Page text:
In the run-up to my husband's surgery in 2016, I was worried about telling my son that his dad has a brain tumour. But I knew in my heart that I wanted to be honest with him and let him in on what was happening. I felt that to shield him completely from the situation would not be fair to him in the long run and I didn't want to confuse him. I took advice from my incredibly caring health visitor and the lovely people at Maggie's and they convinced me that my instinct was right and very appropriate for the situation. So, a couple of days before my husband's surgery, we sat our nearly three and a half year old down and explained to him about the "bad cells in Daddy's head."
Our son has always been very bright, and we explained things on his level, but we didn't shy away from the terminology ("brain tumour," "surgery," "chemotherapy") because I wanted to be careful about not making any of it seem taboo. And you know what? Our little three year old did amazingly handling all the big ideas, thoughts and emotions that came with letting him in on the situation. It wasn't by any means easy, but we kept the conversation open and age appropriate, and I continually tried to find the right balance between addressing what he was seeing happening to his dad, and just letting him be a little boy with typical little boy day-to-day experiences. I didn't want the brain tumour to permeate every aspect of our life, but likewise, I didn't want to not address it when appropriate. I tried my very best not to over-think things and let things progress naturally – I wanted to be careful not to drive myself crazy Googling all sorts of things and worrying myself too much. I figured as long as I supported my son with love and truth, I'd keep him right.
I think we did OK! My son still bounded off to nursery every day, riding bikes and cars with super trooper levels of energy and giggling up a storm with his besties – and then he'd come home and crack open his toy doctor's kit and give his dad a most carefully executed check-up filled with gentle love and affection. Over the coming weeks and months we adjusted as a family and learned to navigate this new road. We carried on with life as usual, continuing to make memories and do all the typical things a young family enjoys doing. My son Harry has grown into a funny, well adjusted and kind little boy with lots of big ideas, thought-provoking questions and huge amounts of laughter and love.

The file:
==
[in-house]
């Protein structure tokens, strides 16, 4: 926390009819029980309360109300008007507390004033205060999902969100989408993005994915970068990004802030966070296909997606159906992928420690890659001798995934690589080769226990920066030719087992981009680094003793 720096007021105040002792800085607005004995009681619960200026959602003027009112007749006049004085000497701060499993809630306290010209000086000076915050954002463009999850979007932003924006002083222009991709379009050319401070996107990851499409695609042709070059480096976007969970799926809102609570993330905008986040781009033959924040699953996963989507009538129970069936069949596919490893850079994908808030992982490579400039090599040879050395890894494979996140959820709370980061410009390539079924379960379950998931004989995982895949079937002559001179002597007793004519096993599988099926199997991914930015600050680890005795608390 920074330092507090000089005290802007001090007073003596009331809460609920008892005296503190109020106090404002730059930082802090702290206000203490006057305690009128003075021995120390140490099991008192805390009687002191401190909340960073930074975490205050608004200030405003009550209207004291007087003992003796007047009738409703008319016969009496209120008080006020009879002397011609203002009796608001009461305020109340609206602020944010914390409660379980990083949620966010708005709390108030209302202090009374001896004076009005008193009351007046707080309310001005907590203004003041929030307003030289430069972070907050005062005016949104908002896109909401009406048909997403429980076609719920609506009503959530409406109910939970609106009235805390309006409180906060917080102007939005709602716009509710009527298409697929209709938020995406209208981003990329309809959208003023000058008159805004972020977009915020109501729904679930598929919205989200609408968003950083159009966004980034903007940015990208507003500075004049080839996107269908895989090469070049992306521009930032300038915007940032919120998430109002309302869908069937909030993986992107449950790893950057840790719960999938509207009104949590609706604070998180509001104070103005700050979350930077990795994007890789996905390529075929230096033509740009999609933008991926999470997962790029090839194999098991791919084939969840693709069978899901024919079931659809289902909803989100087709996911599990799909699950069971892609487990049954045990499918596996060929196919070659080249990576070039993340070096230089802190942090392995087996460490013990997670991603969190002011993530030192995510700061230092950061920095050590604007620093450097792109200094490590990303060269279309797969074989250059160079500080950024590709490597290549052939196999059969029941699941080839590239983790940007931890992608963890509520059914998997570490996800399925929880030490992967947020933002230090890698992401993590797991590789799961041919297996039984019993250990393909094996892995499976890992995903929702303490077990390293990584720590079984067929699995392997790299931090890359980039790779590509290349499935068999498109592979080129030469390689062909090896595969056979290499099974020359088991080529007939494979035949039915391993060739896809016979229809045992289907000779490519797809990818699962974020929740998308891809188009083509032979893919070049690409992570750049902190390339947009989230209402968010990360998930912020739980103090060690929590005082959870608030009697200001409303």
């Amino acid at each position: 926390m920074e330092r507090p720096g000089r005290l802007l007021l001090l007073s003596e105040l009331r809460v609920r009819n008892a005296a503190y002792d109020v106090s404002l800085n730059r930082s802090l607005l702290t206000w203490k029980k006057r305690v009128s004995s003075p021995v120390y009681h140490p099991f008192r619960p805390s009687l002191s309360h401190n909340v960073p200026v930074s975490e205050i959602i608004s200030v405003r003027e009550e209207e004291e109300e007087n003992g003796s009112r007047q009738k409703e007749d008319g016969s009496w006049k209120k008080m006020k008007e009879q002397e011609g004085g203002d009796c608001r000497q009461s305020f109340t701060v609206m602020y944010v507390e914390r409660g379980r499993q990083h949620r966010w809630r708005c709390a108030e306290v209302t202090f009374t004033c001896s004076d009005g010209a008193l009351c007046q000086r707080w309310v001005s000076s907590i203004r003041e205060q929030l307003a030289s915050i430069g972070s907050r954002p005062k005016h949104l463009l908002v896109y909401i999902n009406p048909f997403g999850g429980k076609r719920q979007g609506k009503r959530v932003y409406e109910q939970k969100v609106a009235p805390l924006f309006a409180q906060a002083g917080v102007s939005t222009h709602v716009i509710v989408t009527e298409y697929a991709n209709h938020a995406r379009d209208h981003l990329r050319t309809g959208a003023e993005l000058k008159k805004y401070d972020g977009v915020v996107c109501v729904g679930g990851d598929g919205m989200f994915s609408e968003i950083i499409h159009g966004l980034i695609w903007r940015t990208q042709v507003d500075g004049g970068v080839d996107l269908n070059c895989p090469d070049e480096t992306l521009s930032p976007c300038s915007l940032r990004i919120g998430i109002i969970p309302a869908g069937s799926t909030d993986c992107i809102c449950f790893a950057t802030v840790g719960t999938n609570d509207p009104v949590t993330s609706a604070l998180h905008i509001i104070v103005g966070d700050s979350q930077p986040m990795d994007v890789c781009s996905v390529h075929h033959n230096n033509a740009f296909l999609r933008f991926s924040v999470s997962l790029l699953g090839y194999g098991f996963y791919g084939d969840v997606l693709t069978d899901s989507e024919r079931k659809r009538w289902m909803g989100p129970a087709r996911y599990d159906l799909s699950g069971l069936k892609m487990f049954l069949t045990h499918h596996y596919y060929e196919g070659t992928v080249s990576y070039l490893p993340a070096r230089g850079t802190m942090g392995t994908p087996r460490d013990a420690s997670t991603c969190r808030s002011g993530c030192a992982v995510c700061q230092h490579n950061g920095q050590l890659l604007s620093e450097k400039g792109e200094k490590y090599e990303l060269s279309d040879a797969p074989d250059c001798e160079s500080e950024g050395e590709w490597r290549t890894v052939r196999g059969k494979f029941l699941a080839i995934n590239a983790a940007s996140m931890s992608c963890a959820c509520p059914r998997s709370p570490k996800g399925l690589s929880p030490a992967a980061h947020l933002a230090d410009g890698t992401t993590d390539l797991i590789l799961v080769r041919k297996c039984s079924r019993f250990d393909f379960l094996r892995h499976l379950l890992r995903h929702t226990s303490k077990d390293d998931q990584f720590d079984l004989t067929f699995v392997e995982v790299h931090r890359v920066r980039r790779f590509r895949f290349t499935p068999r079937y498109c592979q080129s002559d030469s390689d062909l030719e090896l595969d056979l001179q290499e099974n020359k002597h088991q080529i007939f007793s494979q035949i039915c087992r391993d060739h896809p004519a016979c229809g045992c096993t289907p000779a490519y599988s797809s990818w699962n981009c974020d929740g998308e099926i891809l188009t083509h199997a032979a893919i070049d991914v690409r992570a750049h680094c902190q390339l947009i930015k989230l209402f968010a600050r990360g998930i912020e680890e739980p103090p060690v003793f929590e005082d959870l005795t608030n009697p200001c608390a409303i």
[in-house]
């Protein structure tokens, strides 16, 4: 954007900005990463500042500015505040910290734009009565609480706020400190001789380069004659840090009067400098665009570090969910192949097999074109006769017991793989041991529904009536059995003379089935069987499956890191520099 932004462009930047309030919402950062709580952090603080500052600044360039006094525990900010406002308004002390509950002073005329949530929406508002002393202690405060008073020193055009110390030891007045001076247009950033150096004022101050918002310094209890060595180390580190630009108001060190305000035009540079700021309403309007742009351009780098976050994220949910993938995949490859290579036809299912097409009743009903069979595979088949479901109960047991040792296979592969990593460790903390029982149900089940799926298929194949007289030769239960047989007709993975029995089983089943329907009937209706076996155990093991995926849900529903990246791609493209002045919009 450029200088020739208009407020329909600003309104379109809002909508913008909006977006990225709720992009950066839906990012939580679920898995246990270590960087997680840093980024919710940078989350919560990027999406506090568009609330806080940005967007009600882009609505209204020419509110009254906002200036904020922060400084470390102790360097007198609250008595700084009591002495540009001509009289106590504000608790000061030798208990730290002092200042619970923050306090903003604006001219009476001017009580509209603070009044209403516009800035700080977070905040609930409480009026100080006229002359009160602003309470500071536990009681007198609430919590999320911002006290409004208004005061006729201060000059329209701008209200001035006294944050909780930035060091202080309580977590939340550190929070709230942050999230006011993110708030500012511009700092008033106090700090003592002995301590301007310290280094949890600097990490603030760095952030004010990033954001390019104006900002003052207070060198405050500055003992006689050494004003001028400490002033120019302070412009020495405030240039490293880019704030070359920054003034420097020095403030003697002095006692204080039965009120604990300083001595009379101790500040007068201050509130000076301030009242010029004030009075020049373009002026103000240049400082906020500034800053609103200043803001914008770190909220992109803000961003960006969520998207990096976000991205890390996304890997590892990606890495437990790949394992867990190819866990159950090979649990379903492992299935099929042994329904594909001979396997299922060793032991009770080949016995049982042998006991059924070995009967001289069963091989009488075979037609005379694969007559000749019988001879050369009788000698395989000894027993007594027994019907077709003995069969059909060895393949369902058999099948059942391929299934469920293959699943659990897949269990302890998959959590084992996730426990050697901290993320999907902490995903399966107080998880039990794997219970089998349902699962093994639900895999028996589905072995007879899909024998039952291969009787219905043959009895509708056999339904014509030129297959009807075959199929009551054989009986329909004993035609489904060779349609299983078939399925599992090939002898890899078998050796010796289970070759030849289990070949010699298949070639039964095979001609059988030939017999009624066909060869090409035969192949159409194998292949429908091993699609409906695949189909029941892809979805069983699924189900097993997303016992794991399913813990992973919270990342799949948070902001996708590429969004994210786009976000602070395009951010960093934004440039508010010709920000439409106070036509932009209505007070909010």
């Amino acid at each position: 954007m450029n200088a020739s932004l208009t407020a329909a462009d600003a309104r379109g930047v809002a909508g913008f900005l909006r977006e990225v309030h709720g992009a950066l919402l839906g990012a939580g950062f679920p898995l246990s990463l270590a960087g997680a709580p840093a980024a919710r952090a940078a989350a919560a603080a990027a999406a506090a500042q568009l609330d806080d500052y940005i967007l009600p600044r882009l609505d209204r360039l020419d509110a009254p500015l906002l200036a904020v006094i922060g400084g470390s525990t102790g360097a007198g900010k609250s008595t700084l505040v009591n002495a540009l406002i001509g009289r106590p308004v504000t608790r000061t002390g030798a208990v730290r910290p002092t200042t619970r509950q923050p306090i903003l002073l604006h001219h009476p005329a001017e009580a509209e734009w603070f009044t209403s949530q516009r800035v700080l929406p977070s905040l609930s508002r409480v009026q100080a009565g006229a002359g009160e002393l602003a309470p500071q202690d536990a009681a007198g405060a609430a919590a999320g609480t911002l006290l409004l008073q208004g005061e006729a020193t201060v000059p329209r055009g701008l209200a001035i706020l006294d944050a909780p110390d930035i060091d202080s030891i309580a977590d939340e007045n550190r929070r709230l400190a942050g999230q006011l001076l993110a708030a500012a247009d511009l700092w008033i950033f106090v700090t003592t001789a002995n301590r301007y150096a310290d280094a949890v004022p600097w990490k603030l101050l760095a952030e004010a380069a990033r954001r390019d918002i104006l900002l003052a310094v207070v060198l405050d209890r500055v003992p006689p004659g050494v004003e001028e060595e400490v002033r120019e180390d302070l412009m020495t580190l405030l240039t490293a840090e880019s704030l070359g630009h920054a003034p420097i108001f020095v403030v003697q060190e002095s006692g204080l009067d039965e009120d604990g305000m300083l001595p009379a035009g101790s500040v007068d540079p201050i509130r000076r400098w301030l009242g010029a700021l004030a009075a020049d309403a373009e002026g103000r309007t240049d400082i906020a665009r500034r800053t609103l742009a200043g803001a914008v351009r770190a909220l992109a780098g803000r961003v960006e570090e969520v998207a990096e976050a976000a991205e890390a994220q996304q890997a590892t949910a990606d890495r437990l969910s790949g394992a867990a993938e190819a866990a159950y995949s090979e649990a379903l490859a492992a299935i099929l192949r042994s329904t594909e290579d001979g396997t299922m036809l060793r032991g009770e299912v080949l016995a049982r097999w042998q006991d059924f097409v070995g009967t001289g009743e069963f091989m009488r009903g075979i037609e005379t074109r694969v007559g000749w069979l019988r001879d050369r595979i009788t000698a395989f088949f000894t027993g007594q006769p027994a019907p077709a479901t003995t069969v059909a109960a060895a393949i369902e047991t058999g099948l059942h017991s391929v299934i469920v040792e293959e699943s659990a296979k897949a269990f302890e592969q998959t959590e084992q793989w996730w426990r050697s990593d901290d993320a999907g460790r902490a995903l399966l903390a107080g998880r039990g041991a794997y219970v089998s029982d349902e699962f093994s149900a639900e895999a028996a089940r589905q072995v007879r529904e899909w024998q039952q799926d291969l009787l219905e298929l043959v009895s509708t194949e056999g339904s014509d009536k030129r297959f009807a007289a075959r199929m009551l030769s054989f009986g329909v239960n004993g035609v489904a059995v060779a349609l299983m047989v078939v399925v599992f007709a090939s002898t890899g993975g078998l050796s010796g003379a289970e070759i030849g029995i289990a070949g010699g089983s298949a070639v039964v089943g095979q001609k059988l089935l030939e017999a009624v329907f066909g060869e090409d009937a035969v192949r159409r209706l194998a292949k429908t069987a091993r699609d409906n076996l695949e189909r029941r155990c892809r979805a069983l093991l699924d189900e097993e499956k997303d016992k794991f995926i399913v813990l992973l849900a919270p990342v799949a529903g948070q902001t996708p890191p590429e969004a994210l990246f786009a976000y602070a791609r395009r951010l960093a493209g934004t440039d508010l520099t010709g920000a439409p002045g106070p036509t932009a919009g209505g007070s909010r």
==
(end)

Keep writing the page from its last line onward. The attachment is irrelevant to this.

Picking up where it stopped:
Now, two years after the experience of beginning to tell my son about his dad's brain tumour, I think we look and seem like a pretty normal family, and you might not guess my husband has a serious illness unless you really knew about it. But we know our time is limited, and it's important to me that my two children remember their dad positively and with many, many memories of happiness and love. Thus, My Daddy Is My Superhero was born. It was so very natural to write that the words streamed out onto my phone over the course of just a few weeks – and after some encouragement from two amazing and loving friends of mine, I made some finishing touches and shared with my husband what I'd been typing away on my phone.
His response? Let me go back through my WhatsApp chat to check... (On a whim, I'd texted him the giant poem I had written.):
Me: I finished my children's book today. What do you think. Harry Love: Sorry a little confused? That also brought a tear to my eye Me: I'm gonna try to publish this. Me: If I can't get a publisher I'll self publish and promote with Maggie's, etc. Harry Love: You wrote this? Me: Yes. Harry Love: It's amazing Me: :D Harry Love: Like really amazing
... and then an hour or so later... :
Harry Love: Just to say that I got Harry a new tooth brush :)
So, the co-star of the book on board, I sent my writing around and found a small publisher who wants to work with me to get it published. It's important to me to get the work out there because I feel there are many children – not just my own – (and parents, too) who could benefit from it. It will be a wonderful achievement for me as a mother to do this for my family and potentially others.
The biggest thing I'd like to say about my book is that although its subject matter may be delicate, the story is intended to be beautiful. The imagery, the metaphors and the simple language are all meant to provide reassurance in a kind, familiar way. The text is full of love and is written in a very gentle way, and I think it does what I set out to do which is to celebrate and commemorate the love between a parent and child in a positive and truthful way. It is the kind of love that is timeless, placeless and ever-present, and I hope my boys will treasure what I have written for them from the depths of my heart.
Thanks for reading and keep visiting,
Our Story on Brain Tumour Research Website, 18 May 2018
Our Story in Edinburgh Evening News, 5 March 2018
Our Mention in The Scotsman Scotland on Sunday, 11 March 2018
Our Story on Memoria.com, 15 February 2018
Michaelagh's Story on Life with Baby Kicks Blog, 20 February 2018
Our Involvement with The Brain Tumour Charity, November 2017